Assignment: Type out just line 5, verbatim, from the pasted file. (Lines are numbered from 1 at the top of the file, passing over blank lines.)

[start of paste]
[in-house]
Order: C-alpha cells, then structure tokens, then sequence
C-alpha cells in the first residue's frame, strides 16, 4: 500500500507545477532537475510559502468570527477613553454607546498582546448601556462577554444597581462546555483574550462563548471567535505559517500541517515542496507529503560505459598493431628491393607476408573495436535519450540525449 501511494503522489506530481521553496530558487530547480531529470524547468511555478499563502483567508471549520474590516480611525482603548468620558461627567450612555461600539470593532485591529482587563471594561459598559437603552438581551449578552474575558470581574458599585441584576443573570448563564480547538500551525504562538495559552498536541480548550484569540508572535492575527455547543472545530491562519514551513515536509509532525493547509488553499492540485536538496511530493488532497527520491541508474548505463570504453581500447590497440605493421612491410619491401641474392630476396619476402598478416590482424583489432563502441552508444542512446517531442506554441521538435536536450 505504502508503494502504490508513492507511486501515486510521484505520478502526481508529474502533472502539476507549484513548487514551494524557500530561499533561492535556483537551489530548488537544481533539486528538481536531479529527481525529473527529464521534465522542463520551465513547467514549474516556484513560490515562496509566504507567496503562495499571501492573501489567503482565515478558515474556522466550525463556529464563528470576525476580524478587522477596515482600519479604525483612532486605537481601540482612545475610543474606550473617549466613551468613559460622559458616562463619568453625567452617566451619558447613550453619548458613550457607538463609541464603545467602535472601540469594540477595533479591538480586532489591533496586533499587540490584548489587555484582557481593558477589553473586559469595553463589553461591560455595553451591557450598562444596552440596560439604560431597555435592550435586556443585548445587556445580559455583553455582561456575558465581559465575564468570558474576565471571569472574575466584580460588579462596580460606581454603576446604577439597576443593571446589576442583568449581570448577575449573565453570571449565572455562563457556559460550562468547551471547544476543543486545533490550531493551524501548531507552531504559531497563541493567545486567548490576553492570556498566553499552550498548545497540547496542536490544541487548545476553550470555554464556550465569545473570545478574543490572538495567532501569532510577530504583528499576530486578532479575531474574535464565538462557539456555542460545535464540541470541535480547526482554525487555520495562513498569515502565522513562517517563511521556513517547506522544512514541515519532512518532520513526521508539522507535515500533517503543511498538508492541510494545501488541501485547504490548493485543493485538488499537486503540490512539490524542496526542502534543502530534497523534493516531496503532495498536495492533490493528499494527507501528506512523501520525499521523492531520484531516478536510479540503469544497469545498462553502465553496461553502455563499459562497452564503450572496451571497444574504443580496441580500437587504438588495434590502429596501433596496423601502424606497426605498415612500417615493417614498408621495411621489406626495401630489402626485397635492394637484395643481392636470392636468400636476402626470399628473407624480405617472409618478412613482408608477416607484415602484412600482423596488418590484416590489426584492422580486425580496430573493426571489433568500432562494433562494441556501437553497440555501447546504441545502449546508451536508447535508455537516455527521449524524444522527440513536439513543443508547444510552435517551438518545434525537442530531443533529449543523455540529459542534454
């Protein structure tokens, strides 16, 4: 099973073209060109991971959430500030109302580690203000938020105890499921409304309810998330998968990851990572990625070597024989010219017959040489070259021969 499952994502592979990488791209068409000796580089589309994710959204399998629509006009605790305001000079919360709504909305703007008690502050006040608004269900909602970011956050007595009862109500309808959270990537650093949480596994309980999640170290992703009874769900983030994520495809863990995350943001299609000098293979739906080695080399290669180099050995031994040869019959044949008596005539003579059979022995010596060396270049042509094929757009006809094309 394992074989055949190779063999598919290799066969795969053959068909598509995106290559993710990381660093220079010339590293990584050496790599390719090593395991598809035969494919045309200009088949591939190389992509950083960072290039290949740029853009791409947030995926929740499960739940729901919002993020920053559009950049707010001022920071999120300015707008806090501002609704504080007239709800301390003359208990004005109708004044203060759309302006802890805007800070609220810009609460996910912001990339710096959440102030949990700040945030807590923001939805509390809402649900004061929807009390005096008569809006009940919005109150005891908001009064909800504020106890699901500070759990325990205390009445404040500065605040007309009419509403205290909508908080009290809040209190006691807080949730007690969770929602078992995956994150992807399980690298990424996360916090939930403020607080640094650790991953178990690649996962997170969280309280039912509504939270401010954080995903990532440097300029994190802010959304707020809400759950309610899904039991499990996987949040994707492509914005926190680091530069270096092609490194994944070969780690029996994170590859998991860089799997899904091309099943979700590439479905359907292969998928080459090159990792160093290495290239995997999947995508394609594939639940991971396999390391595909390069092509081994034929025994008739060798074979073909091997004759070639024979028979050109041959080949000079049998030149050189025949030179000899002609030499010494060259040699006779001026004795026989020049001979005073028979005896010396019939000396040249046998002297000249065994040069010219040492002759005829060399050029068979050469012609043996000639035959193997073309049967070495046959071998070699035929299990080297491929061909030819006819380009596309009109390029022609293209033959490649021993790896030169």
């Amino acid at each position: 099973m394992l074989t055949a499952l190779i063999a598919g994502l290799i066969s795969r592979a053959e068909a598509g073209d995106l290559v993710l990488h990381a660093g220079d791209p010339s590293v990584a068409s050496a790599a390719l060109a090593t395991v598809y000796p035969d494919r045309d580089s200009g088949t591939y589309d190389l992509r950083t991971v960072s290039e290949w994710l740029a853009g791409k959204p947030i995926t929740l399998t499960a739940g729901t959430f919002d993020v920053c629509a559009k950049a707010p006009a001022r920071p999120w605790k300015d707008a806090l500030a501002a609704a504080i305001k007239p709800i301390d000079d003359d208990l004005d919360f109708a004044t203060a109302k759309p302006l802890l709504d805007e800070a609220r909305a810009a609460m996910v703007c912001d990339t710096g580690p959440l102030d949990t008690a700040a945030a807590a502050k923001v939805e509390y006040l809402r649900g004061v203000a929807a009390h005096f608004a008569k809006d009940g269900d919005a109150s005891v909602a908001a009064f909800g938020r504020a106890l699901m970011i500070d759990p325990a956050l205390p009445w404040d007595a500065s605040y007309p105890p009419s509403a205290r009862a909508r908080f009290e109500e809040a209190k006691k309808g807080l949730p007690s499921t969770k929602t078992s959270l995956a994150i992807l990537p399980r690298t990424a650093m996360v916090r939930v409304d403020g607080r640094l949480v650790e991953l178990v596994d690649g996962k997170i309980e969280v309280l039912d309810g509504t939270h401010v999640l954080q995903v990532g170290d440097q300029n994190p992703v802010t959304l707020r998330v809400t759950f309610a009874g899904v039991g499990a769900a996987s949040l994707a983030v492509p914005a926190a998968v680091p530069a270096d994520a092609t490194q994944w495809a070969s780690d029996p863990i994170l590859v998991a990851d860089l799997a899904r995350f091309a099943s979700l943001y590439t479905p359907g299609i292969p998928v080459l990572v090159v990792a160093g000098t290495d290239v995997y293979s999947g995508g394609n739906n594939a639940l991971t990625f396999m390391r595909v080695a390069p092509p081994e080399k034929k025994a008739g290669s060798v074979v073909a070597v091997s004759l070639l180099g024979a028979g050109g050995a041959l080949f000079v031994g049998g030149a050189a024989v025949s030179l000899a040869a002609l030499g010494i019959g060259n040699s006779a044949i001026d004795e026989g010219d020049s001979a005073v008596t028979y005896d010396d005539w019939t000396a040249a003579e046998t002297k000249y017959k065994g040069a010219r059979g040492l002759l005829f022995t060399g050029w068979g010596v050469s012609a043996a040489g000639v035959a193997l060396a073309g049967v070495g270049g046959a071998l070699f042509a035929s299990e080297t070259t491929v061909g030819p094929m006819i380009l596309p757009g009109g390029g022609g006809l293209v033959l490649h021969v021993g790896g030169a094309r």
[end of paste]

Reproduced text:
């Amino acid at each position: 099973m394992l074989t055949a499952l190779i063999a598919g994502l290799i066969s795969r592979a053959e068909a598509g073209d995106l290559v993710l990488h990381a660093g220079d791209p010339s590293v990584a068409s050496a790599a390719l060109a090593t395991v598809y000796p035969d494919r045309d580089s200009g088949t591939y589309d190389l992509r950083t991971v960072s290039e290949w994710l740029a853009g791409k959204p947030i995926t929740l399998t499960a739940g729901t959430f919002d993020v920053c629509a559009k950049a707010p006009a001022r920071p999120w605790k300015d707008a806090l500030a501002a609704a504080i305001k007239p709800i301390d000079d003359d208990l004005d919360f109708a004044t203060a109302k759309p302006l802890l709504d805007e800070a609220r909305a810009a609460m996910v703007c912001d990339t710096g580690p959440l102030d949990t008690a700040a945030a807590a502050k923001v939805e509390y006040l809402r649900g004061v203000a929807a009390h005096f608004a008569k809006d009940g269900d919005a109150s005891v909602a908001a009064f909800g938020r504020a106890l699901m970011i500070d759990p325990a956050l205390p009445w404040d007595a500065s605040y007309p105890p009419s509403a205290r009862a909508r908080f009290e109500e809040a209190k006691k309808g807080l949730p007690s499921t969770k929602t078992s959270l995956a994150i992807l990537p399980r690298t990424a650093m996360v916090r939930v409304d403020g607080r640094l949480v650790e991953l178990v596994d690649g996962k997170i309980e969280v309280l039912d309810g509504t939270h401010v999640l954080q995903v990532g170290d440097q300029n994190p992703v802010t959304l707020r998330v809400t759950f309610a009874g899904v039991g499990a769900a996987s949040l994707a983030v492509p914005a926190a998968v680091p530069a270096d994520a092609t490194q994944w495809a070969s780690d029996p863990i994170l590859v998991a990851d860089l799997a899904r995350f091309a099943s979700l943001y590439t479905p359907g299609i292969p998928v080459l990572v090159v990792a160093g000098t290495d290239v995997y293979s999947g995508g394609n739906n594939a639940l991971t990625f396999m390391r595909v080695a390069p092509p081994e080399k034929k025994a008739g290669s060798v074979v073909a070597v091997s004759l070639l180099g024979a028979g050109g050995a041959l080949f000079v031994g049998g030149a050189a024989v025949s030179l000899a040869a002609l030499g010494i019959g060259n040699s006779a044949i001026d004795e026989g010219d020049s001979a005073v008596t028979y005896d010396d005539w019939t000396a040249a003579e046998t002297k000249y017959k065994g040069a010219r059979g040492l002759l005829f022995t060399g050029w068979g010596v050469s012609a043996a040489g000639v035959a193997l060396a073309g049967v070495g270049g046959a071998l070699f042509a035929s299990e080297t070259t491929v061909g030819p094929m006819i380009l596309p757009g009109g390029g022609g006809l293209v033959l490649h021969v021993g790896g030169a094309r």